Some companies have sent their employees away on expensive in-patient programs but the employee comes back and continues to get into trouble. The manager may tell me that they have already have had treatment so therefore it is not necessary. Firstly, I may tell the manager in a nice way that it is not working very well if the employee is still getting into trouble. I may also ask who recommended the help, how did they know it was the right choice, was there follow up and did the employee accept the continuing recommendations from the treatment center? There is more to treatment than being locked up for a month or two. That type of treatment is just a small part if it is necessary at all. What is important is what the employee does with the treatment afterwards. For that monitoring is required.
There are several categories of addiction treatment to be aware of if you are dealing with an employee that needs help. In-patient, out-patient, detoxification, aftercare and groups (both professional and mutual-help) are the general categories.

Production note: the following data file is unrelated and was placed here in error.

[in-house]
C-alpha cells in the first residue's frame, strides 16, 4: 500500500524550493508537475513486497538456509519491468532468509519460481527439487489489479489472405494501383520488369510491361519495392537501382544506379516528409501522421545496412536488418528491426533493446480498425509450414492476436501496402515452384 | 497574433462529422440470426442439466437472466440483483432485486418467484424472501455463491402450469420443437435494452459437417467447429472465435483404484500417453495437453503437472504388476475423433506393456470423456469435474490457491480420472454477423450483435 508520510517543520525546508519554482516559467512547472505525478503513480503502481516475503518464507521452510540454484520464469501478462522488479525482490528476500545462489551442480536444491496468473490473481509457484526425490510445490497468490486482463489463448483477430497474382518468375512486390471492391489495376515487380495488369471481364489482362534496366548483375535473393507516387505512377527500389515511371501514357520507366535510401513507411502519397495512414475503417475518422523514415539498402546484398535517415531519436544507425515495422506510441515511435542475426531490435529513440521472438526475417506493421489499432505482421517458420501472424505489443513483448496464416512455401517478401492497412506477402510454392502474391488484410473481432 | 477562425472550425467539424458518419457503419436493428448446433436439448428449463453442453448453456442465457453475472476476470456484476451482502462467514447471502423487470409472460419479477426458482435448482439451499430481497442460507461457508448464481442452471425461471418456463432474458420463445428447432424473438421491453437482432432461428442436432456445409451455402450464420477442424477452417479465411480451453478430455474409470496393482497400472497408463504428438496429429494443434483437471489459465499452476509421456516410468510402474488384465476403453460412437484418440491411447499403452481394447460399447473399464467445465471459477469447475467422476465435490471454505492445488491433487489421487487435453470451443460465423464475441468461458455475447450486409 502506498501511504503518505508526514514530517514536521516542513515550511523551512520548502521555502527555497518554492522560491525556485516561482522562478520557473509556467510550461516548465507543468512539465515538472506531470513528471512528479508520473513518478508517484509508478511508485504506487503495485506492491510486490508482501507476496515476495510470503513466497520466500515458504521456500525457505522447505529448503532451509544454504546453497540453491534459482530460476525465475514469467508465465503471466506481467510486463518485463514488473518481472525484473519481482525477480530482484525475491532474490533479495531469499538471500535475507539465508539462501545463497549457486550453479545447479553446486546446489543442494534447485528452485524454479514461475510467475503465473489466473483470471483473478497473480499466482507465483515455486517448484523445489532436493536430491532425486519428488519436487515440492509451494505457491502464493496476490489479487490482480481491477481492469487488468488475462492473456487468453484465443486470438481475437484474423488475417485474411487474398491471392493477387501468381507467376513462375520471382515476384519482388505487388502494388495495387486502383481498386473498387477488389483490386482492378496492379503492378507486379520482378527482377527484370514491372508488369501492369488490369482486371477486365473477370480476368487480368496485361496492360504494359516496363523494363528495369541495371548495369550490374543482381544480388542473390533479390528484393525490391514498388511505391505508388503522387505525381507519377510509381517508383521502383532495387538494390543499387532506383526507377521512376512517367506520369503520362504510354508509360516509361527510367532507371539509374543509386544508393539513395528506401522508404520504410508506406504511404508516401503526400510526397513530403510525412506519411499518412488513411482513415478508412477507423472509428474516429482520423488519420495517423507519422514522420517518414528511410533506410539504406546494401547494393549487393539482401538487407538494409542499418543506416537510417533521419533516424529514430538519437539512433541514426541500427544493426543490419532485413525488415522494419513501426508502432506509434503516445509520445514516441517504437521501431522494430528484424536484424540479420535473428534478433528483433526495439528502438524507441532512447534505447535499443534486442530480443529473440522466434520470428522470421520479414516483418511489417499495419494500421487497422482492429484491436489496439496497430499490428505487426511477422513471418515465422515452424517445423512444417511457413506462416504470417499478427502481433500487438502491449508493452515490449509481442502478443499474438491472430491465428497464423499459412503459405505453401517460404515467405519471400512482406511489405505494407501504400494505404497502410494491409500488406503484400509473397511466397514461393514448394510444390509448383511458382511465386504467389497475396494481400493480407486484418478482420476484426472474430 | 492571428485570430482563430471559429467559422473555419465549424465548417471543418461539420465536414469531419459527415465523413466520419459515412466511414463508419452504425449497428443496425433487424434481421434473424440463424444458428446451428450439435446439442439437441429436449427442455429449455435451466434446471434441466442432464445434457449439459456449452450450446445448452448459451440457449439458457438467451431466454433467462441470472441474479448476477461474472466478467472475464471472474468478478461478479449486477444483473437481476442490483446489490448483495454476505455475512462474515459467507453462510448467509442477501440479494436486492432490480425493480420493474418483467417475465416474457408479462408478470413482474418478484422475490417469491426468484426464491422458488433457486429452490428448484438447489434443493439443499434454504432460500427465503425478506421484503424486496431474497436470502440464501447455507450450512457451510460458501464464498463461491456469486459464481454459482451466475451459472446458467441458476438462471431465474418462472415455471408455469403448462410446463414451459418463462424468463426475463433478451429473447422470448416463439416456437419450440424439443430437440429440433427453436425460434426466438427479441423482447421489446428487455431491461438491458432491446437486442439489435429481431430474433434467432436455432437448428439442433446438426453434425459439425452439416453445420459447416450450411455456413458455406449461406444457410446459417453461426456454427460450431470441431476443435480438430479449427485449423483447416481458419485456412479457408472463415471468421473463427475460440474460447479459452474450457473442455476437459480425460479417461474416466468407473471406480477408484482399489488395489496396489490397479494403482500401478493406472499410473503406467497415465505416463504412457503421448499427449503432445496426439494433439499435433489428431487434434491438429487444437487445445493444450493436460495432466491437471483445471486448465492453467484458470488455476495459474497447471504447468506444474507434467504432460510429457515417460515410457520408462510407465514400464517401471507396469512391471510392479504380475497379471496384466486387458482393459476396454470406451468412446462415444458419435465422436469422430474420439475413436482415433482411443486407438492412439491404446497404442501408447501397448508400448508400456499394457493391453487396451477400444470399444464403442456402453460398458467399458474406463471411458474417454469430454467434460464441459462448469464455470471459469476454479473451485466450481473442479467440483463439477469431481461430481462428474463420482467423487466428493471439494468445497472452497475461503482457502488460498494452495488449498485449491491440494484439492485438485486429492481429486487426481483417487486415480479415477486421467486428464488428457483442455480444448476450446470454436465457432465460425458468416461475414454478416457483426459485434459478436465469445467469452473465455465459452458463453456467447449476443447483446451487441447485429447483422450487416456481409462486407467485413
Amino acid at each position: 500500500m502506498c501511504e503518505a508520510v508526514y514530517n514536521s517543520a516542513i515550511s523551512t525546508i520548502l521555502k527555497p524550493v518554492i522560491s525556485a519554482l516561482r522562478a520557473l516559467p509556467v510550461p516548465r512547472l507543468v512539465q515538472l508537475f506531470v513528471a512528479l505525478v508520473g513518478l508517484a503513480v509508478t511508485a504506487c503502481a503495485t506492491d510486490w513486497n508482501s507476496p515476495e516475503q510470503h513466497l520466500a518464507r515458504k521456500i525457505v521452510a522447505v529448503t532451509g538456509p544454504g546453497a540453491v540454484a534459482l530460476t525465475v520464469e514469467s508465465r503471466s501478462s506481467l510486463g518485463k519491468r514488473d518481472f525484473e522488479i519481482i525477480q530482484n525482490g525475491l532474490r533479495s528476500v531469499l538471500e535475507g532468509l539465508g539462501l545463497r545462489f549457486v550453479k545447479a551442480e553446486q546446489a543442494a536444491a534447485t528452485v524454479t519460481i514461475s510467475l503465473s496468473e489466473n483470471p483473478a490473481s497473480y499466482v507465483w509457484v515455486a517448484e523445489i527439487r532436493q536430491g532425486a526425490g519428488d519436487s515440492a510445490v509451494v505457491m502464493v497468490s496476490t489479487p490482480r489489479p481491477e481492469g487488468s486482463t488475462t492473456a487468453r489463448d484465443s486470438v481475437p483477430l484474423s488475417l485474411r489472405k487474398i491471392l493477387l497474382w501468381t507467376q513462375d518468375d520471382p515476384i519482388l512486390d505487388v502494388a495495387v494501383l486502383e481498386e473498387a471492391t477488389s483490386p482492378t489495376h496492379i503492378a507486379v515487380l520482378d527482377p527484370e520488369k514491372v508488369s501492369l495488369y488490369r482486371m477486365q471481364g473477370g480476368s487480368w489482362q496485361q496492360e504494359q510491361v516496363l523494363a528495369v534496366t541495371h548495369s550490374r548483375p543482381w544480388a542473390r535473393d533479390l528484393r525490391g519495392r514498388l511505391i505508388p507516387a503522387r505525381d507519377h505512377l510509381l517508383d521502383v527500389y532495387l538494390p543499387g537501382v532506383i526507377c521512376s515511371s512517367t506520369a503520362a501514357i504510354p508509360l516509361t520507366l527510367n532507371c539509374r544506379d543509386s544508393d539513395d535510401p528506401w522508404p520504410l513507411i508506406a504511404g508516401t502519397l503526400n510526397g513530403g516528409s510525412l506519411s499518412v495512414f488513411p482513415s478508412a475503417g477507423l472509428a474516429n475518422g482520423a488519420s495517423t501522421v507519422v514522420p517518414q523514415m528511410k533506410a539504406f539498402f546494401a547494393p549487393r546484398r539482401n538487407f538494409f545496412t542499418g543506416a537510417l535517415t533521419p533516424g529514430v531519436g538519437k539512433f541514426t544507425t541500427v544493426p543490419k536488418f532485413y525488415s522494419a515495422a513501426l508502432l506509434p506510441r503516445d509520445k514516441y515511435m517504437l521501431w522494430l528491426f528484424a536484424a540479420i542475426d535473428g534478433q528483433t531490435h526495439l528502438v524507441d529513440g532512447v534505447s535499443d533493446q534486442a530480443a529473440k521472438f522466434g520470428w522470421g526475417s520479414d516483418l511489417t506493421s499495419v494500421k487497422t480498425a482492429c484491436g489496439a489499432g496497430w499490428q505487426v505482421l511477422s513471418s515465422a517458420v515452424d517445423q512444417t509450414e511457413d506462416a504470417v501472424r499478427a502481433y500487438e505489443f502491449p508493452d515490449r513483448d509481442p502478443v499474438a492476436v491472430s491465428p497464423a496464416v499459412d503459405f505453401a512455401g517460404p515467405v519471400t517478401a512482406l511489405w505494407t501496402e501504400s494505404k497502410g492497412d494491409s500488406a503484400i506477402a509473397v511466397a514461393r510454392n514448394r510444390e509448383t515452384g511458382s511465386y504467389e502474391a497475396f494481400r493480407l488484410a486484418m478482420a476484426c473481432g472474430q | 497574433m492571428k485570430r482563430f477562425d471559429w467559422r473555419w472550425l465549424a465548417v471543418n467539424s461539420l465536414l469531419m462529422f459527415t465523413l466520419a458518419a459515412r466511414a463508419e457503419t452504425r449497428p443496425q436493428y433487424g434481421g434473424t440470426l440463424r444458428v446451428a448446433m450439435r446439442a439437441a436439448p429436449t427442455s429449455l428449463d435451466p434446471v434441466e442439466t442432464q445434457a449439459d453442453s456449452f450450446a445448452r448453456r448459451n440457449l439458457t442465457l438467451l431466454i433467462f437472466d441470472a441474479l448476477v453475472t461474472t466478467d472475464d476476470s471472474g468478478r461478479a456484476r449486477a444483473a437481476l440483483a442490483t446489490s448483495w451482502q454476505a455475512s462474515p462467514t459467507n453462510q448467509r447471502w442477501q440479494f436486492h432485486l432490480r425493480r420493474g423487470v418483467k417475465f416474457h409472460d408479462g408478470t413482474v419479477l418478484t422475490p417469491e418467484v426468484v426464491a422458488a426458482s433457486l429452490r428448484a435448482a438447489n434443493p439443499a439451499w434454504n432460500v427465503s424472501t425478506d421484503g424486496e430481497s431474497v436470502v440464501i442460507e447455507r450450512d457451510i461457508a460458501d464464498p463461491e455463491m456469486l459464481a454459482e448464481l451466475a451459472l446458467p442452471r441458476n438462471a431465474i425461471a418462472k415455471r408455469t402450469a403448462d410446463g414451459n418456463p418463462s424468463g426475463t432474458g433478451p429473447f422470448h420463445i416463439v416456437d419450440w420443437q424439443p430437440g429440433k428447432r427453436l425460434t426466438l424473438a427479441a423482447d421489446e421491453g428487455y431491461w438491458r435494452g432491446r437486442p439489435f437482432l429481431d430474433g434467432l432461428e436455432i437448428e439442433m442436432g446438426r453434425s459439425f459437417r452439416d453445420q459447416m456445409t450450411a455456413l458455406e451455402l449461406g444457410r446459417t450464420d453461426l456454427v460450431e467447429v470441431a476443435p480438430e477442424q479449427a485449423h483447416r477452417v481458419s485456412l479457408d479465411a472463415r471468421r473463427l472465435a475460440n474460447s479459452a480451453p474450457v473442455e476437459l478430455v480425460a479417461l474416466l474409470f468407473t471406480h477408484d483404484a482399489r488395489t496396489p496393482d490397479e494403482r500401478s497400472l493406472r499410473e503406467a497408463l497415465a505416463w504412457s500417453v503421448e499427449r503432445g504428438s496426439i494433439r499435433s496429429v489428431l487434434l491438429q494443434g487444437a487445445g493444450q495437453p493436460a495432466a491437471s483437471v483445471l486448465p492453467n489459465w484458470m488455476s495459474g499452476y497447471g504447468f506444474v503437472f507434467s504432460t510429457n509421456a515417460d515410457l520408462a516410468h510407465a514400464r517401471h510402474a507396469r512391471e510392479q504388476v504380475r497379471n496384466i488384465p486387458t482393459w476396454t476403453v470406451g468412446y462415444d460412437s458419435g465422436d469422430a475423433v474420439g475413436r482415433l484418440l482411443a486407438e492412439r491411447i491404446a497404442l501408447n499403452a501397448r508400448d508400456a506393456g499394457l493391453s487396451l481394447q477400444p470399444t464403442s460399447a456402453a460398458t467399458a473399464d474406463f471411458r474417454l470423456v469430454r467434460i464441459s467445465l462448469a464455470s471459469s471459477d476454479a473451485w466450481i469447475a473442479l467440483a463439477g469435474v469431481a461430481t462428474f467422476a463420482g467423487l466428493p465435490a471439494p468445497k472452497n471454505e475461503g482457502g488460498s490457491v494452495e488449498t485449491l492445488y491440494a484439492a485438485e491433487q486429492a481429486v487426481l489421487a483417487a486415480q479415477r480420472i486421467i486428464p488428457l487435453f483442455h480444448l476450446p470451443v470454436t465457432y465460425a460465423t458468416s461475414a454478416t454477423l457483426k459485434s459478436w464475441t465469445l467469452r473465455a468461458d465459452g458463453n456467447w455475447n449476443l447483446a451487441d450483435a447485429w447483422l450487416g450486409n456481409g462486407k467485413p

Drunk Driving Conviction
When someone shows such little control that they are charged for drinking and driving that is a big cause for alarm. Society is becoming more realistic about the dangers of drunk driving in recent years even though the media has minimized it in various ways. The drunk driver is controlling a dangerous weapon, the automobile and there is a potential for great destruction.
Whether they have very poor judgment, an issue with addiction or both, there is something that is not right with an employee who drinks and drives in this day and age where information on the dangers are everywhere. An opportunity to your employee assessed is right there for you. have
A drunk driving conviction is definitely a sign addiction although more information is needed. Some companies with an advanced alcohol or drug policies send their employees for an assessment when they find out that they have had a recent drunk driving conviction especially if the employee is in a safety sensitive job.